What do exercises have to do with relieving pain? Lots. Research in sports medicine and spine care show that a key part of the recovery and rehabilitation process involves exercise and movement.
Americans may want a magic pill or surgery to recover from pain.
But keep in mind that using drugs to mask pain is a band-aid approach, and over time can have disastrous effects on internal organs. One should always explore non-surgical treatment options before considering surgery. Some injuries may ultimately require surgery to repair the damage, so you should first consult a specialist to assess your problem before embarking on any exercise program.
Overall, the best long-term solution to orthopedic problems involves making the muscles, ligaments, tendons and joints stronger, more flexible and resistant to injury. That way, you are more resistant to future attacks of pain. Exercise can help you re-strengthen the muscles, ligaments, tendons and joints to make them more injury resistant.
Customized exercises can help you recover from orthopedic and spine problems non-surgically. Even if you ultimately need surgery to repair an injury, exercise and movement will be necessary to rehabilitate the injured area after surgery so you regain strength and range of motion.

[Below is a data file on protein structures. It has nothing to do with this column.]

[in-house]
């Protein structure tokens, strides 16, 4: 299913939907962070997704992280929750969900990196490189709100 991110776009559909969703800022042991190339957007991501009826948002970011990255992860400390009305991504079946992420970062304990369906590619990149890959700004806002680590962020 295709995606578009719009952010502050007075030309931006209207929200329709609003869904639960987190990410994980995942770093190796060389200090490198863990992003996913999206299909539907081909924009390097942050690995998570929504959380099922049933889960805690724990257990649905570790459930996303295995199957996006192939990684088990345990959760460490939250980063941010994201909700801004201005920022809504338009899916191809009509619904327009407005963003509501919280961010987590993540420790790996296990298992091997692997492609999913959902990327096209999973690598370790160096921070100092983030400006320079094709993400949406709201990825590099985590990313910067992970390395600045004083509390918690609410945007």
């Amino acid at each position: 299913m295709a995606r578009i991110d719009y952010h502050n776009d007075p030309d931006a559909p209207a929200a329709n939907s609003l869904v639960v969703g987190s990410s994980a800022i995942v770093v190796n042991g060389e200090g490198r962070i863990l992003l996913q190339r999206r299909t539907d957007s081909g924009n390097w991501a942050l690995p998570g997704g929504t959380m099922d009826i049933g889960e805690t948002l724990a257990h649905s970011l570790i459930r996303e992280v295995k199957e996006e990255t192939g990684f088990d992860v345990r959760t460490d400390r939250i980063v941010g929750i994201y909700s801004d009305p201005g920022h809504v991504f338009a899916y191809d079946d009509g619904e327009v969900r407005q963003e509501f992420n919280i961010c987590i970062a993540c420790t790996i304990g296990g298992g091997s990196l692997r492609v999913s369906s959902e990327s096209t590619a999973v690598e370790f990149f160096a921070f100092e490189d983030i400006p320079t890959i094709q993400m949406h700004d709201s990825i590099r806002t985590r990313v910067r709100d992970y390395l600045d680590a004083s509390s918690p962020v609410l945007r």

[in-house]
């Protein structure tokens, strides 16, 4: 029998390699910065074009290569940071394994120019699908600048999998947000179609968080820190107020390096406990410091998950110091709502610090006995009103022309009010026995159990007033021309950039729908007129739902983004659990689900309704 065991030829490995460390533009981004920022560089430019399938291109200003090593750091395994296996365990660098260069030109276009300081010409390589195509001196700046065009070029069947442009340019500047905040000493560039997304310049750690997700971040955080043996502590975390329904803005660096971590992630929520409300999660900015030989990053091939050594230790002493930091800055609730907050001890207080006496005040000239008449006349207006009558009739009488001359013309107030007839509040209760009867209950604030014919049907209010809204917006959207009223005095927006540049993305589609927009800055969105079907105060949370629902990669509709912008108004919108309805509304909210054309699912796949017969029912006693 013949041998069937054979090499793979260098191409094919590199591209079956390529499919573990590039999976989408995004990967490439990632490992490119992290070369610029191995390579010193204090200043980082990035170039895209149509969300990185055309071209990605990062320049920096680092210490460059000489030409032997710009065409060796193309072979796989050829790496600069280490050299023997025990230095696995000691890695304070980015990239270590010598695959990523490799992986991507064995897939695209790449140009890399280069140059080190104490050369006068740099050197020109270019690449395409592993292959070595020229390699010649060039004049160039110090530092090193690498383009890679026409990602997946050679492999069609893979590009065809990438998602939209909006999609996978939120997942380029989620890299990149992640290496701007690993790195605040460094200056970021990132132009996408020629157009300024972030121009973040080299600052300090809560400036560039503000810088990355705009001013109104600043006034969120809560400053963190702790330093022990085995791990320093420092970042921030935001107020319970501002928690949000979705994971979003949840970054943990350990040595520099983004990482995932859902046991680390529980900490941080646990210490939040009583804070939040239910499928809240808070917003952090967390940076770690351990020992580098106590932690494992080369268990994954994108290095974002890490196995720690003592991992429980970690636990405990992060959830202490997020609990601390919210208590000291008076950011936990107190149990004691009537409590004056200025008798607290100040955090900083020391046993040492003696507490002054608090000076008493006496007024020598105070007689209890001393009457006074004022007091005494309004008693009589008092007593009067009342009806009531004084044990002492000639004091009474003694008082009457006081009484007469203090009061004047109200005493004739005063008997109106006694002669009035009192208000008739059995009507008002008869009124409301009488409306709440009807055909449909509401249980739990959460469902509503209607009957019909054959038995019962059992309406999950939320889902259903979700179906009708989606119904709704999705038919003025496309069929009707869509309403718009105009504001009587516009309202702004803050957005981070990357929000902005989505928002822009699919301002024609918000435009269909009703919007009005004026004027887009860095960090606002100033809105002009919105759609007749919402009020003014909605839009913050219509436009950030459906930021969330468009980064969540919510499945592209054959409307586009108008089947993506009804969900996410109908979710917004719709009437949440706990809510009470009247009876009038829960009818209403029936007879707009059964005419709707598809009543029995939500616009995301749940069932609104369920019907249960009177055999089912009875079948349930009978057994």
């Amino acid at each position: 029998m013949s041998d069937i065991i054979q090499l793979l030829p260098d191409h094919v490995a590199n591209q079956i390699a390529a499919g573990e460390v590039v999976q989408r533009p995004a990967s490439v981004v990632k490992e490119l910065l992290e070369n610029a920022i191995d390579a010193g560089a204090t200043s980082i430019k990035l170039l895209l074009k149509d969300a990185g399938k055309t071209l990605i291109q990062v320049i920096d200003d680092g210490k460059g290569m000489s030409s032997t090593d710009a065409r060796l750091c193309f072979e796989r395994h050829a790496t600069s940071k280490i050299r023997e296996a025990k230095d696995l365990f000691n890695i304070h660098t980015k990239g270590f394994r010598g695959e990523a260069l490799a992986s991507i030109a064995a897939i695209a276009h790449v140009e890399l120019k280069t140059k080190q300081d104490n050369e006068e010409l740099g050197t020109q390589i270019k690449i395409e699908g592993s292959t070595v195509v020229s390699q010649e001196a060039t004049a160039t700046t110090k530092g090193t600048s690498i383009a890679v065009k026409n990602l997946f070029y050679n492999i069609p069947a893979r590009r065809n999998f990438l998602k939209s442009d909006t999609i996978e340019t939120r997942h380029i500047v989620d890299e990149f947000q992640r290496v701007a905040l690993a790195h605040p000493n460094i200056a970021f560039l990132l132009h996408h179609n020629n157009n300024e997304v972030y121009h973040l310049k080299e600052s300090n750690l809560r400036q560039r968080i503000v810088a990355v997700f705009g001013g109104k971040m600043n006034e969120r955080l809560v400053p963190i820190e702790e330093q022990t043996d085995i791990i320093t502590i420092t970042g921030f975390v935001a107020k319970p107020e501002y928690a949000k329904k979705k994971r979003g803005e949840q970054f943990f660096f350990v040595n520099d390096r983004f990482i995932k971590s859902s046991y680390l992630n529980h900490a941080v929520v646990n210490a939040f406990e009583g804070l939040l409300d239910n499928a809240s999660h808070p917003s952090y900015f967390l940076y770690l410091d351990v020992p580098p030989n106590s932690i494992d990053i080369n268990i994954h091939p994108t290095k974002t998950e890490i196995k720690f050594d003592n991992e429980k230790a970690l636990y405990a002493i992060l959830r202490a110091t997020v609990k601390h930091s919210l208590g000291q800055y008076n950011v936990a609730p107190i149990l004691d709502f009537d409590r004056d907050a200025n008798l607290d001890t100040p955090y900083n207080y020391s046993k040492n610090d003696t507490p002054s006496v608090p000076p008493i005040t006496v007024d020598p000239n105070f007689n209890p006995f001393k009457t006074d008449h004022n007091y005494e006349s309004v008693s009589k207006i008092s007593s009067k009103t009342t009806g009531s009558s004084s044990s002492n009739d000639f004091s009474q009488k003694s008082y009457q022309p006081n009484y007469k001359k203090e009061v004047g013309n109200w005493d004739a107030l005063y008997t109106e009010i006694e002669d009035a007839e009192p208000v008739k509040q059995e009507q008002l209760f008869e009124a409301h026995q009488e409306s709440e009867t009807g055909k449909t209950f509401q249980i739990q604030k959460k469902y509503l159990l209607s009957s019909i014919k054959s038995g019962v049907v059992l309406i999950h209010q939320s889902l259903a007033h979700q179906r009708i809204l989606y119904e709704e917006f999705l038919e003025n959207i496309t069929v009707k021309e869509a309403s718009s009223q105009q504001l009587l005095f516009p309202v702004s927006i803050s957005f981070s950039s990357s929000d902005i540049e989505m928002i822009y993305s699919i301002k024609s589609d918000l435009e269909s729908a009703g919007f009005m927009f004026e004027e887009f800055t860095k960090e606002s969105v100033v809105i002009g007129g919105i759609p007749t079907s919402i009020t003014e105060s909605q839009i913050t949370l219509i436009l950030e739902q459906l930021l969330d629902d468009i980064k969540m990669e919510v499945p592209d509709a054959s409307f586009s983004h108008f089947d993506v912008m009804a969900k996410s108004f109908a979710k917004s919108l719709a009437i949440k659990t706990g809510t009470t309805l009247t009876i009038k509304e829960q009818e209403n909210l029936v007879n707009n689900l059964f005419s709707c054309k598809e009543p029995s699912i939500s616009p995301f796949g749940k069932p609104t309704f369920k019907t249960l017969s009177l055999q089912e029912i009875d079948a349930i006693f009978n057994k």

Some of the exercises shown can help relieve joint, ligament, muscle problems in the legs, arms, neck and back.
If you have pain related to neck or back problems, you should first visit one of our specialists to determine the cause of your pain. They will determine the best treatment for you, and one of our physical therapists will be able to customize an exercise program just for you. Your exercise program may involve some of the exercises shown in our exercise library section. Choose from one of the sections to the left.
Remember, never do any exercise that causes increased pain. Never do any exercise after an injury related to a traumatic event, such as a fall or sports injury or any onset of pain that has emerged suddenly. Consult one of our specialists first.
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